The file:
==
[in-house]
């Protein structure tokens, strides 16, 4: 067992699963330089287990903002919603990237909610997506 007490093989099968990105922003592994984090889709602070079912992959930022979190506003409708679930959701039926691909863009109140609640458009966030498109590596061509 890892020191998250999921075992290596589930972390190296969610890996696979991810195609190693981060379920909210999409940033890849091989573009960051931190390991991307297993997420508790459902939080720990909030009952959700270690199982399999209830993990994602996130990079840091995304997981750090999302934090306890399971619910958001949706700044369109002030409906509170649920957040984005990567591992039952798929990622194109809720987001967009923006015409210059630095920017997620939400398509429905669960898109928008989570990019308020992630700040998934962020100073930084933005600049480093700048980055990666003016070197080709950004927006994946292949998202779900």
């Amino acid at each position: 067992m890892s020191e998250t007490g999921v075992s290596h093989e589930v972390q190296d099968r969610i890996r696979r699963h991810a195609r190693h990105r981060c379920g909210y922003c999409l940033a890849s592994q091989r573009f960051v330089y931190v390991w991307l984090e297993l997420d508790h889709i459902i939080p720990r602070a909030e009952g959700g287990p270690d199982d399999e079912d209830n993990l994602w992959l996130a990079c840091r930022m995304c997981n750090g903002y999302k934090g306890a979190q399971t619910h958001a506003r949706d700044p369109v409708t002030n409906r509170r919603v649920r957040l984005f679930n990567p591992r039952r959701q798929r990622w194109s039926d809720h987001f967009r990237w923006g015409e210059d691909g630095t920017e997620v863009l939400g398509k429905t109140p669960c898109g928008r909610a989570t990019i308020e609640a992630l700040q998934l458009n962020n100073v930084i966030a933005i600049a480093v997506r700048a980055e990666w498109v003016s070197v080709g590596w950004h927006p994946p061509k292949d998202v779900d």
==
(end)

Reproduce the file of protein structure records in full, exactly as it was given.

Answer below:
[in-house]
């Protein structure tokens, strides 16, 4: 067992699963330089287990903002919603990237909610997506 007490093989099968990105922003592994984090889709602070079912992959930022979190506003409708679930959701039926691909863009109140609640458009966030498109590596061509 890892020191998250999921075992290596589930972390190296969610890996696979991810195609190693981060379920909210999409940033890849091989573009960051931190390991991307297993997420508790459902939080720990909030009952959700270690199982399999209830993990994602996130990079840091995304997981750090999302934090306890399971619910958001949706700044369109002030409906509170649920957040984005990567591992039952798929990622194109809720987001967009923006015409210059630095920017997620939400398509429905669960898109928008989570990019308020992630700040998934962020100073930084933005600049480093700048980055990666003016070197080709950004927006994946292949998202779900």
């Amino acid at each position: 067992m890892s020191e998250t007490g999921v075992s290596h093989e589930v972390q190296d099968r969610i890996r696979r699963h991810a195609r190693h990105r981060c379920g909210y922003c999409l940033a890849s592994q091989r573009f960051v330089y931190v390991w991307l984090e297993l997420d508790h889709i459902i939080p720990r602070a909030e009952g959700g287990p270690d199982d399999e079912d209830n993990l994602w992959l996130a990079c840091r930022m995304c997981n750090g903002y999302k934090g306890a979190q399971t619910h958001a506003r949706d700044p369109v409708t002030n409906r509170r919603v649920r957040l984005f679930n990567p591992r039952r959701q798929r990622w194109s039926d809720h987001f967009r990237w923006g015409e210059d691909g630095t920017e997620v863009l939400g398509k429905t109140p669960c898109g928008r909610a989570t990019i308020e609640a992630l700040q998934l458009n962020n100073v930084i966030a933005i600049a480093v997506r700048a980055e990666w498109v003016s070197v080709g590596w950004h927006p994946p061509k292949d998202v779900d």